The possibility of using a nonwoven material based on recycled wool for sorption of acid dyes from wastewater has been studied. To improve its sorption properties, the recycled wool-based nonwoven material was treated with low-temperature air plasma and/or biopolymer chitosan. These treatments introduced new favourable functional groups and increased the active surface area. Sorption capacity, sorption kinetics as well as the influence of electrochemical properties of fibre, initial dye concentration, pH and temperature on the sorption have been studied. It is observed that the nonwoven recycled wool-based material can be used as an efficient sorbent for removal of acid dyes. Chitosan and plasma+chitosan treatments of the material remarkably improved the sorption properties for AR88 and AR27 dyes, likely because of the increase in amino groups originating from chitosan that are the main sites for binding of dye anions. However, no significant positive effect of low-temperature plasma and/or chitosan treatment of material on sorption of AB113 dye was observed.

 

Keywords: Acid dye, Chitosan, Dye sorption, Low-temperature plasma, Wool

IPC Code: Int. Cl.7 D06P1/39; D06P3/16

 

 

 

Indian Journal of Fibre & Textile Research

 Vol. 30, March 2005, pp. 88-93

  

Dyeing properties of a mixed bi-functional reactive dye on a novel regenerated cellulosic fibre

Joonseok Koh

 

A mixed bi-functional reactive dye has been applied to the regular viscose rayon and the new regenerated cellulosic fibre (enVix®), prepared from cellulose acetate by the hydrolysis of acetyl groups, and their dyeing and fastness properties compared. It is observed that the enVix® exhibits better dyeability than the regular viscose rayon as explained by the differences in the supramolecular structure of these two fibres.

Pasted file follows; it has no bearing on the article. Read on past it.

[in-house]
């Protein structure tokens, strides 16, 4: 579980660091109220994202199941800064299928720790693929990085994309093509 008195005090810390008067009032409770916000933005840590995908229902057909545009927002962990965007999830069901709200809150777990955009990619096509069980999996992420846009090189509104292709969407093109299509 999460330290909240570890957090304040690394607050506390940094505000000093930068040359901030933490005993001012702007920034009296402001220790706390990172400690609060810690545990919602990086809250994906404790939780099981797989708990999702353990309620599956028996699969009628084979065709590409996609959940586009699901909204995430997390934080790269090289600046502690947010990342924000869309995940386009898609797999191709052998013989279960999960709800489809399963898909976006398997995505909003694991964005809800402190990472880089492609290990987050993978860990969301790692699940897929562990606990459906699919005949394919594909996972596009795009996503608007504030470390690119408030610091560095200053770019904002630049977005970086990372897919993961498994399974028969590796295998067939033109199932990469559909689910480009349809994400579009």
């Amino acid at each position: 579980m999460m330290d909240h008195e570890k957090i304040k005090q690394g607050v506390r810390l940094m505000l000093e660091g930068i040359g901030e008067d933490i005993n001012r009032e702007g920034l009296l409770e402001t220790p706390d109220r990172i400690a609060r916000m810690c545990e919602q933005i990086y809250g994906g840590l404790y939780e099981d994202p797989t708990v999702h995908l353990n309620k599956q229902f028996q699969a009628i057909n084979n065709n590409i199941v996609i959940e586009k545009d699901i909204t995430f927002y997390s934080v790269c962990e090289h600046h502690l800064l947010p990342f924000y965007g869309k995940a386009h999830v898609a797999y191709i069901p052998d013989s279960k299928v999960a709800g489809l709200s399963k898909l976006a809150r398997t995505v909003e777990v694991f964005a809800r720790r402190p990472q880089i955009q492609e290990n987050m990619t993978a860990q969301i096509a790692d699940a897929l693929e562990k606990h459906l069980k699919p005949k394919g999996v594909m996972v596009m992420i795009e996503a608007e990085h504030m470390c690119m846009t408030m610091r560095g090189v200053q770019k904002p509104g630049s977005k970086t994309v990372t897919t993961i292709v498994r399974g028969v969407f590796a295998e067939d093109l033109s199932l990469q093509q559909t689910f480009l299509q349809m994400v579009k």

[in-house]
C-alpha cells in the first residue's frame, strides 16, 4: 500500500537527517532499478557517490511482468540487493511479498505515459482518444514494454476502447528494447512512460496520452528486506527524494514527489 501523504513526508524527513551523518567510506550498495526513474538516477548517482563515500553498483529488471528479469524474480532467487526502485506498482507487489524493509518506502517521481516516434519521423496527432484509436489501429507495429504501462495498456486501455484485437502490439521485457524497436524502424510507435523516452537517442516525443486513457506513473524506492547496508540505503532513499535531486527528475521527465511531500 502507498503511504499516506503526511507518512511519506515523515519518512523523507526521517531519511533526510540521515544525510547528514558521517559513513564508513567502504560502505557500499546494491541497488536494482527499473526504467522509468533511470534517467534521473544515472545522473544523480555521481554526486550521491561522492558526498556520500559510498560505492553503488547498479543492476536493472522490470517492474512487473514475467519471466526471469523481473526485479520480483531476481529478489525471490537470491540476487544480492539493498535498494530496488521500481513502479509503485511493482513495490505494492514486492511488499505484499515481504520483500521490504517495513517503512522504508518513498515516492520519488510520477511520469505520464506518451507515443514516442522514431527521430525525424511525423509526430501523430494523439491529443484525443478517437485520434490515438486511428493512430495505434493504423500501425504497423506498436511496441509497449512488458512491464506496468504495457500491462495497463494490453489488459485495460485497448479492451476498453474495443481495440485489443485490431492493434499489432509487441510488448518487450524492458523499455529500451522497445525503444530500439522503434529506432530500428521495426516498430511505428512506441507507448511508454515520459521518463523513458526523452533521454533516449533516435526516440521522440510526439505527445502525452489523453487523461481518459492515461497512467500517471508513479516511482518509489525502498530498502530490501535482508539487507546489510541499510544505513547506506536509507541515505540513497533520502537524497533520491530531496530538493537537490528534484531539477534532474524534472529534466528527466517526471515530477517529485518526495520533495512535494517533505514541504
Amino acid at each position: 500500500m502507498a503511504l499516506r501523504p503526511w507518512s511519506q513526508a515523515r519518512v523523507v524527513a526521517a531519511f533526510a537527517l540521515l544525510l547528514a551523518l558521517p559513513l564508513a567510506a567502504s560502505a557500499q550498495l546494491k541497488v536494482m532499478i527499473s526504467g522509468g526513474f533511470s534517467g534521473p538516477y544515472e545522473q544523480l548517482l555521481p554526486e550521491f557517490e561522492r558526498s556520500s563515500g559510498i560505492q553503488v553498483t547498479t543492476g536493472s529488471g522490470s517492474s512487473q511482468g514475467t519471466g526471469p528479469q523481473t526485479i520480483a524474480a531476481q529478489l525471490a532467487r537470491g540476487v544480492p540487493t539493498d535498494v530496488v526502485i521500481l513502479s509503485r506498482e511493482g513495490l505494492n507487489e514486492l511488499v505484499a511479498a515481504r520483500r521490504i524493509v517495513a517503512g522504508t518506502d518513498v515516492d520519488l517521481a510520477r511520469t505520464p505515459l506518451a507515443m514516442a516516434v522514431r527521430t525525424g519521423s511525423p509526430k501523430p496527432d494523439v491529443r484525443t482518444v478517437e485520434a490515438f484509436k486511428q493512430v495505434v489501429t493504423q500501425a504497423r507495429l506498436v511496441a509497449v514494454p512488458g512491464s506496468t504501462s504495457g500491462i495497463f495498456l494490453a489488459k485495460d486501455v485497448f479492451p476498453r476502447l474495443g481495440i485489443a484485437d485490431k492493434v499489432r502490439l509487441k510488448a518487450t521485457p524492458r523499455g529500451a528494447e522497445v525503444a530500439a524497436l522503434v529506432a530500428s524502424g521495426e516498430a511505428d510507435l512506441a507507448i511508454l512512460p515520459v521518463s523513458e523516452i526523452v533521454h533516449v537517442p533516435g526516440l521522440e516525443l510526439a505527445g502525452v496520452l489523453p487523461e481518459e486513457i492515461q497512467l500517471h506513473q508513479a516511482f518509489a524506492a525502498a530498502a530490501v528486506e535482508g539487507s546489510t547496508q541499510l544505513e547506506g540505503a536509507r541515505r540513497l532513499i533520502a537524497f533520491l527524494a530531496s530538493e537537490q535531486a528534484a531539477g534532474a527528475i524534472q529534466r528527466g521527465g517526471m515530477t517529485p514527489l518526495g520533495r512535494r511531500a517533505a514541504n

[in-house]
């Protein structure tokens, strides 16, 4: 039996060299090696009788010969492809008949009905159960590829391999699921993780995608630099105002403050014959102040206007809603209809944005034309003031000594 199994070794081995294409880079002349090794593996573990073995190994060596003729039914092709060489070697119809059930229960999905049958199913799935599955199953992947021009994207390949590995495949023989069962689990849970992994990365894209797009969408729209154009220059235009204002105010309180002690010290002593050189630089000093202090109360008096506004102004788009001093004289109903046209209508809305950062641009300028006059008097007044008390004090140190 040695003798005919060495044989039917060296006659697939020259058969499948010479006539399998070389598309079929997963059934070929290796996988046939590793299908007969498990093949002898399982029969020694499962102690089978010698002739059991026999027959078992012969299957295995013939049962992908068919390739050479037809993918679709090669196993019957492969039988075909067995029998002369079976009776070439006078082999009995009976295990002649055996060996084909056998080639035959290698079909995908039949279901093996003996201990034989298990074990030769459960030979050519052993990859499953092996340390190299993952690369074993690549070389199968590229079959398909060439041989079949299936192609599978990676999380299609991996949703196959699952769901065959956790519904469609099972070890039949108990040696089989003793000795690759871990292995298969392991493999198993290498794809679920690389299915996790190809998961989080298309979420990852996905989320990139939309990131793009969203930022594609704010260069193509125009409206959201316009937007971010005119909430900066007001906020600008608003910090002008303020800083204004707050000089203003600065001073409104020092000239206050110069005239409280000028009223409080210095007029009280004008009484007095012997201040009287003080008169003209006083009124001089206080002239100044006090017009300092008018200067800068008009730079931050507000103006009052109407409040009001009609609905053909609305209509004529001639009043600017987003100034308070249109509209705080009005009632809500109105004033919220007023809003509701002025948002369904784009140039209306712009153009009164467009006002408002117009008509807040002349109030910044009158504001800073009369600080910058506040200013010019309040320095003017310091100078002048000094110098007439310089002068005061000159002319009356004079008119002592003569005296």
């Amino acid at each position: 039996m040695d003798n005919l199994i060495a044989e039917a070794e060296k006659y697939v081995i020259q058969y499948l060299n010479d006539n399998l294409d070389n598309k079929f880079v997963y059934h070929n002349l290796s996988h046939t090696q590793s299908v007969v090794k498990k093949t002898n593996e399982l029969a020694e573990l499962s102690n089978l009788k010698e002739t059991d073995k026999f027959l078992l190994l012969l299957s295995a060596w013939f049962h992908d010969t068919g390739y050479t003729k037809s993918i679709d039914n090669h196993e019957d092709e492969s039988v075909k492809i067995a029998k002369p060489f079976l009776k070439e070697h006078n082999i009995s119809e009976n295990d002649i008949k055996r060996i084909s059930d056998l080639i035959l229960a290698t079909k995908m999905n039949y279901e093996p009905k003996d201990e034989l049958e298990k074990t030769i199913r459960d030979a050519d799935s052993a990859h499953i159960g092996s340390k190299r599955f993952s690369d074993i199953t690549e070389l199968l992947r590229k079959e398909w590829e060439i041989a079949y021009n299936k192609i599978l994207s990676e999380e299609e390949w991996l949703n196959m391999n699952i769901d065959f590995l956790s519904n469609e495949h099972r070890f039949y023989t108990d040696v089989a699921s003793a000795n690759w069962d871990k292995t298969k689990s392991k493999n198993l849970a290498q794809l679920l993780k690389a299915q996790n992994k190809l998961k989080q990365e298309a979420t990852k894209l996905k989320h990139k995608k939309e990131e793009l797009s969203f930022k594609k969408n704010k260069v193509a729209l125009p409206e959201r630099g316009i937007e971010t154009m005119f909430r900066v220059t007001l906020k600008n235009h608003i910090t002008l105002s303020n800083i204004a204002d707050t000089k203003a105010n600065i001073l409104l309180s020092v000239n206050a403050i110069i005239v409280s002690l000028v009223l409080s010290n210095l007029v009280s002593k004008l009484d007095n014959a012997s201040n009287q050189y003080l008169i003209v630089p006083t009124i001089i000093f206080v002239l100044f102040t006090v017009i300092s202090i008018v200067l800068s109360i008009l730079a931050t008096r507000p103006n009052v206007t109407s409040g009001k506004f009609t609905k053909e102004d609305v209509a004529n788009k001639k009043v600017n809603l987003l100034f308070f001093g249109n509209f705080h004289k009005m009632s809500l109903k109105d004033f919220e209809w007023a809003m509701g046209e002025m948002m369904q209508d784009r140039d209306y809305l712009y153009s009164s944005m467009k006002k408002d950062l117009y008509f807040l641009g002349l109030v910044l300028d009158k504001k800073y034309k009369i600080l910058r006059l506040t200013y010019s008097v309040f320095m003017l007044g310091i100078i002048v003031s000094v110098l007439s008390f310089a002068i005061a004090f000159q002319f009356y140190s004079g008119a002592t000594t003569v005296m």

Keywords: Bi-functional reactive dye, Dyeing properties, Fastness properties, Regenerated cellulosic fibre, Supramolecular  structure

IPC Code: Int. Cl.D06P1/38;  D06P3/66

 

 

 

Indian Journal of Fibre & Textile Research

Vol. 30, March 2005, pp. 94-98

 

Studies on combined effect of heating of roving and space between the aprons of ring frame drafting system on yarn quality

S Subramanian & A Peer Mohamed

 

The combined effect of heating of roving at the break draft zone and space between the aprons of ring frame drafting system on yarn quality has been studied. Heating of roving at the break draft zone of ring frame reduces the friction between the drafting fibres which can be advantageously utilized by reducing the spacing between the aprons, thereby improving the control over the floating fibres. It is observed that the yarn imperfections, faults and elongation - at - break are affected by the heating of roving at the break draft zone and varying the space between the aprons.

 

Keywords: Classimat faults, Yarn hairiness, Yarn imperfections

IPC Code: Int. Cl.7 D01H 5/00, D02G 3/00

 

 

 

Indian Journal of Fibre & Textile Research

 Vol. 30, March 2005, pp. 99-113

 

Advances in ink-jet printing technology of textiles

S K Malik, Savita Kadian & Sushil Kumar

 

A brief account of various paths used in the development of ink-jet printing for textiles has been reported. This technology has achieved considerable success till the production stage and a lot of R & D work is being done to improve it further. It is a clean and environment-friendly process that reduces printing duration and costs by increasing productivity of pre-production in printing process. The potential applications of ink-jet technology emerged in the past few years have also been presented.

 

Keywords: Digital Printing, Ink-jet printing, Textile printing

IPC Code: Int. Cl.7 B41J27/00; D06P3/00; D06P7/00